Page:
CLOSE-UP: NEWSMAKER/CHRIS PINNINGTON’; Nuts and bolts man’s maxim is to work like stink

Emma Hall reports on the self-effacing chief happy to be in a backroom role

Emma Hall reports on the self-effacing chief happy to be in a backroom

role



As part of the advertising triumvirate at the helm of Euro RSCG Wnek

Gosper, Chris Pinnington, the managing director, has a lot to be pleased

about.



Last week the UK agency put on about pounds 12 million in billings when

the Paris-based network won the Clearasil, Evian and Intel accounts

(Campaign, 22 March).



But Brett Gosper, the chief executive, and Mark Wnek, the executive

creative director, are Pinnington’s more high-profile colleagues and the

ones with their names above the door, while the managing director

appears to settle for a more unassuming, backroom role.



Pinnington, 39, is too self-effacing to quarrel with this perception and

seems to be more bothered about working hard and satisfying his own and

his clients’ standards than with impressing his advertising peers.



There are various theories about the ‘three musketeers’, as they are

known, and who brings what to the agency. Broadly, though, Gosper has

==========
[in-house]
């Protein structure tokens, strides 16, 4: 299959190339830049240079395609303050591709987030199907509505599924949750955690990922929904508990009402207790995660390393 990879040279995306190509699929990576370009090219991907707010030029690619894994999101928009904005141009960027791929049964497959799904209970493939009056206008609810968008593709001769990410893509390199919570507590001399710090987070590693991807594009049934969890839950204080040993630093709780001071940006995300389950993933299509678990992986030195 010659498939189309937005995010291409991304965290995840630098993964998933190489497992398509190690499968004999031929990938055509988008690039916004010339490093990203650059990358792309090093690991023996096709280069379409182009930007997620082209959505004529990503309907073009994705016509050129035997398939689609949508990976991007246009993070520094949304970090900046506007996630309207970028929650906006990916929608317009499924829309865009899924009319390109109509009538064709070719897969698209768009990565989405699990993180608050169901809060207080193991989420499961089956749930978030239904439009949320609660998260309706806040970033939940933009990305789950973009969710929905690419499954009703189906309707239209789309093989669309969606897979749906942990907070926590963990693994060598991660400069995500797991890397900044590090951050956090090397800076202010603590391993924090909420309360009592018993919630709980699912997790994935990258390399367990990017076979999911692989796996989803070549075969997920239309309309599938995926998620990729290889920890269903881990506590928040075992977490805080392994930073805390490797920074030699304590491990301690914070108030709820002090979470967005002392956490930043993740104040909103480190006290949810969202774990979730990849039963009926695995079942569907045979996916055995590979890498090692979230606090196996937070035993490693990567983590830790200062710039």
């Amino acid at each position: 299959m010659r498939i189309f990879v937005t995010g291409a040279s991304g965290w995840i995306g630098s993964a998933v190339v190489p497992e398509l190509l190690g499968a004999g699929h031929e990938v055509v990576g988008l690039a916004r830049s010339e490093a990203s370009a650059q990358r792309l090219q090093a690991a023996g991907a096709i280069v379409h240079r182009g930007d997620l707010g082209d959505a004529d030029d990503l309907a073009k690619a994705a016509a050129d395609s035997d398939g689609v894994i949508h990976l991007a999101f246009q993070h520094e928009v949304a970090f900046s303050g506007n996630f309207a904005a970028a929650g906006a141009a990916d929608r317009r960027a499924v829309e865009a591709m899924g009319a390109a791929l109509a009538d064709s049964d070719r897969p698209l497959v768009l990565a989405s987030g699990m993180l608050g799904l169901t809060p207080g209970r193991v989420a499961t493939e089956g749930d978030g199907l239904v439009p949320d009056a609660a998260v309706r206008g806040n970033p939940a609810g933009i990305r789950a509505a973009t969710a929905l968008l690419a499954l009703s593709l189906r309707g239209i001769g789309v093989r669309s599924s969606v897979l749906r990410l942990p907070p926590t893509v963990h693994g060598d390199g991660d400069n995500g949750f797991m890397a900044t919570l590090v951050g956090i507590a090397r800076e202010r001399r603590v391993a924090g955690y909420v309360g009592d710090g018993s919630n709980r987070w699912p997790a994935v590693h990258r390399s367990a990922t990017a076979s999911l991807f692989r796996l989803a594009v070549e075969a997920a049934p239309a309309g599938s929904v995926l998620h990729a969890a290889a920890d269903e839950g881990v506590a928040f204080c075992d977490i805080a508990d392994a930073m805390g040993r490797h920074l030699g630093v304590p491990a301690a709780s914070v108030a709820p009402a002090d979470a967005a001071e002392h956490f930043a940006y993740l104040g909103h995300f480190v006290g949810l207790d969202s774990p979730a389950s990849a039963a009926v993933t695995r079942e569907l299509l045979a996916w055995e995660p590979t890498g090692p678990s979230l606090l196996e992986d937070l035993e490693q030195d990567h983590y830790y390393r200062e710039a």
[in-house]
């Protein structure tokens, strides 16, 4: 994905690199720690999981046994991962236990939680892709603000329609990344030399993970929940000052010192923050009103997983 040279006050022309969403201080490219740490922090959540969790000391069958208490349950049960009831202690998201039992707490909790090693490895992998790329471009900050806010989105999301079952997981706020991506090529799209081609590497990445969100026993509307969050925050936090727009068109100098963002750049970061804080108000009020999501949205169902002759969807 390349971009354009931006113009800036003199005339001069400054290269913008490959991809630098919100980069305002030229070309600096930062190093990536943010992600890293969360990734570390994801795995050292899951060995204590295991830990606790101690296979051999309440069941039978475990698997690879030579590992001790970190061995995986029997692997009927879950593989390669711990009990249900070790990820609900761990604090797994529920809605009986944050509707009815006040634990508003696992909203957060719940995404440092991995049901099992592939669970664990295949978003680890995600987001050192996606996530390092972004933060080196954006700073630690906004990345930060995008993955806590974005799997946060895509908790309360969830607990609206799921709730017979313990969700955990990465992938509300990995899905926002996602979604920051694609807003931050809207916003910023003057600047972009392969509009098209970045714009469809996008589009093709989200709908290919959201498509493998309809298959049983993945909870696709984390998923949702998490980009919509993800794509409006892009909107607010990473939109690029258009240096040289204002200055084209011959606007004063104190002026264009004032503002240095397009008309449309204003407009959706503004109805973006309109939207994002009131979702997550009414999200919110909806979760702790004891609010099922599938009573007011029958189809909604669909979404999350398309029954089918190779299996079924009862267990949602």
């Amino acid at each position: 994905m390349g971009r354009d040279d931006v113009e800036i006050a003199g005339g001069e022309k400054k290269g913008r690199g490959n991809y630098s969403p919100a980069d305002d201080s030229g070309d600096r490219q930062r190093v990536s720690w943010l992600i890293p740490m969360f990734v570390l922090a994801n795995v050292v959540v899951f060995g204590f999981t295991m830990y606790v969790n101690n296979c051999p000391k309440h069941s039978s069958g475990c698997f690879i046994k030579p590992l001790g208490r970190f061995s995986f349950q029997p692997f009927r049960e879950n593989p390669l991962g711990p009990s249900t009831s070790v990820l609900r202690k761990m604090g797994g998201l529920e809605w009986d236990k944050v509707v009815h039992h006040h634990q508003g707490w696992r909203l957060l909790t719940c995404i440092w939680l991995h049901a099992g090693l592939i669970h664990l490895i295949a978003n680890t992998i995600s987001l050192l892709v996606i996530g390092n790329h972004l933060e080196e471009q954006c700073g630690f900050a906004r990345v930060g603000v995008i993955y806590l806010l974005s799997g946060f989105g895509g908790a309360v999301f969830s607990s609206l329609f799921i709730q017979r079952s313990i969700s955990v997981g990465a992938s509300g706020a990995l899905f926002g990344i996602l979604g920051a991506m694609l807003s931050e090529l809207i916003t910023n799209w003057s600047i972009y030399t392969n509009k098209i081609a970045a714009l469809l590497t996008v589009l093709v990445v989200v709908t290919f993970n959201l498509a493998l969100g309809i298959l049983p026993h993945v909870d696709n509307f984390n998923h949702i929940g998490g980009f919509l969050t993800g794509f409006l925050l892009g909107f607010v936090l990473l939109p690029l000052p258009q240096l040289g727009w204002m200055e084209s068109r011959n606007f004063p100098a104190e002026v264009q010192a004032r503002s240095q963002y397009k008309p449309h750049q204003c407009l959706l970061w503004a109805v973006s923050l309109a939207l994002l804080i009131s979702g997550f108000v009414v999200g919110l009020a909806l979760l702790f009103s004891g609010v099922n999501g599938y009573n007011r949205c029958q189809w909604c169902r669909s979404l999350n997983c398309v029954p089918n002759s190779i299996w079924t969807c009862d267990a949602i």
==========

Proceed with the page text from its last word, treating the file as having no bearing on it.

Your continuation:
the charisma and is great with clients, Wnek has the drive and plays the

moody creative, while Pinnington is the ‘nuts and bolts man’.



Pinnington takes charge of the agency’s day-to-day management and

oversaw the recent refurbishment of the building, which included the

installation of toilets that are branded with the agency’s colours and

have become known as ‘Pinnington’s follies’.



‘It’s good to have an element of theatre in advertising,’ he laughs,

proving that he doesn’t take it too seriously. Robin Wight, the chairman

of WCRS, confirms: ‘He deals with the whole business very effectively

and has not become a whisky or sports soak.’



Pinnington has kept a balance throughout his career. He is married with

three children, aged one, five and seven, and has reasonable pastimes

such as tennis, skiing and sailing.